The Jews don't have the economical strength of Petroleum, nor the possibilities to force the world's media to see "their side" of the question. Perhaps if the world's Muslims could invest more in normal education and less in blaming the Jews for all their problems, we could all live in a better world.


Israel-Style Kufta Kebab
Grilled lamb skewers with deep roots in the Middle East.
By Adeena Sussman

Like so many foods on Israeli menus, kebab has its roots in the Arab kitchen. According to the Oxford Companion to Food, the name "shish kebab" is derived from an Arabic term for any type of fried meat. Only during Turkish dominance of the region did the term come to consistently refer to small chunks of meat (usually lamb) marinated, then skewered with vegetables and grilled.

The kebab that Israelis are familiar with is actually a variation of Kufta kebab, which comes from the Syrian term kooftah, or pounded meat. This favorite appears in early cookbooks from the region. Every country, from India to Afghanistan, has its own variation.

These lamb kebabs are easy to throw together, and they make a crowd-pleasing dish for a summer barbecue. Make sandwiches for your guests, or create a stuff-your-own-pita bar with fresh-baked pitas, chopped tomatoes, cucumbers, lettuce, spicy harissa or schug (hot pepper sauce), and a drizzle of tahini.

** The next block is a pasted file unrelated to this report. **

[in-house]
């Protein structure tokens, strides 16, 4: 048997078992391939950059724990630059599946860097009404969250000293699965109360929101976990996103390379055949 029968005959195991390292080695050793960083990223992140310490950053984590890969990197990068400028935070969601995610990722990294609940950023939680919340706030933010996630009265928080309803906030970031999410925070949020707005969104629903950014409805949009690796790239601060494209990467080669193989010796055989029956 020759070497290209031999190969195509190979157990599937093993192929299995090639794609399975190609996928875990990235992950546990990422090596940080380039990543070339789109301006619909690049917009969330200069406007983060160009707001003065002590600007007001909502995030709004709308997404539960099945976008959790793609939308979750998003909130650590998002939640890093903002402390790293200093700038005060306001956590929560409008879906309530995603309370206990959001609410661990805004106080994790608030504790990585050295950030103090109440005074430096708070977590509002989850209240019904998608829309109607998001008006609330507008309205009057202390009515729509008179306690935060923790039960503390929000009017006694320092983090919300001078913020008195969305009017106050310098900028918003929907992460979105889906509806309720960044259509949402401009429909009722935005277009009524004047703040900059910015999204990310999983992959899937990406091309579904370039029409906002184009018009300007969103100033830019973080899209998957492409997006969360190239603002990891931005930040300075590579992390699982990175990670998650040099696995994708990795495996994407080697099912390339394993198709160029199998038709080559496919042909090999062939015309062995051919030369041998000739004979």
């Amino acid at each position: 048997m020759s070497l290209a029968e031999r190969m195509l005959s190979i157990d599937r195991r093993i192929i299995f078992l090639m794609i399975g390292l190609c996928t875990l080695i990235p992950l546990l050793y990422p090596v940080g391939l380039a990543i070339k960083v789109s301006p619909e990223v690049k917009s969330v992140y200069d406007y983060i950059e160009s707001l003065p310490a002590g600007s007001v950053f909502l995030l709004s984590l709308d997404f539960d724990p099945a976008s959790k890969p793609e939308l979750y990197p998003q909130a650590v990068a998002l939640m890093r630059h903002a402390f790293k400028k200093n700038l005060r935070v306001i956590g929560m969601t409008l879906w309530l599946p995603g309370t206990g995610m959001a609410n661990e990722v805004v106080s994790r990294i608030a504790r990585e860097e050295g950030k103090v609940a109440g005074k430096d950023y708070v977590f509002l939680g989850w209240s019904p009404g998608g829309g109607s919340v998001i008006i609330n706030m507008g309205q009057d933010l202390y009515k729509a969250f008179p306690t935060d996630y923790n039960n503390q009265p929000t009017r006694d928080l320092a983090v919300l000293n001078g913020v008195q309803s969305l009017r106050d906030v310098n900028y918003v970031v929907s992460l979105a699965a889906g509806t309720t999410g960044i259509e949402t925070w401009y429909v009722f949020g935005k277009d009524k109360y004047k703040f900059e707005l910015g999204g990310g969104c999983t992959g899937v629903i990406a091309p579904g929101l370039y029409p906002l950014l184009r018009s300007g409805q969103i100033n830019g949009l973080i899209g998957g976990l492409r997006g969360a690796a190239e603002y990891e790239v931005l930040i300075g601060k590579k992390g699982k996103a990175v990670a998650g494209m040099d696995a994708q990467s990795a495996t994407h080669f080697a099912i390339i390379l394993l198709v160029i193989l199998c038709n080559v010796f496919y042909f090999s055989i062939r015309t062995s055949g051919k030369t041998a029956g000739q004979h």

Serves 6

1 1/2 lbs. ground lamb

1 medium onion, finely chopped (about 1 1/2 cups)

1/3 cup finely chopped parsley

1/2 teaspoon salt

1/2 teaspoon pepper

1 teaspoon cumin

4 cloves garlic, minced

Spray 8 metal skewers with cooking spray and set aside.

Combine all ingredients in a bowl and incorporate well with hands. Form meat mixture into about 18 to 20 equal-sized oval or round patties, and thread 3 patties onto each skewer. Preheat a clean grill or well-seasoned grill pan over medium-high heat. Grill skewers until cooked through, about 3 minutes per side. Remove from heat and slide off skewers. Serve warm.

Adeena Sussman is a food writer and chef based in New York. She writes the bimonthly food column "Season to Taste" for Hadassah Magazine.


Applesauce Kugel

Recipe Ingredients:
1 lb wide noodles
4 eggs
2 Tbsp sugar
1/2 tsp vanilla
1/2 cup margarine, melted
1/2 cup raisins
1/2 cup walnuts (optional)
2 cups applesauce
cinnamon and sugar

Cook noodles until nearly tender and drain.
Beat eggs , add remaining ingredients except sugar and cinnamon, mix well. Add noodles and mix well.
Pour into a 9 x 13 greased baking dish. Combine 1/4 cup cinnamon and 1/2 cup sugar and sprinkle on top. The amount of cinnamon and sugar can be adjusted to taste.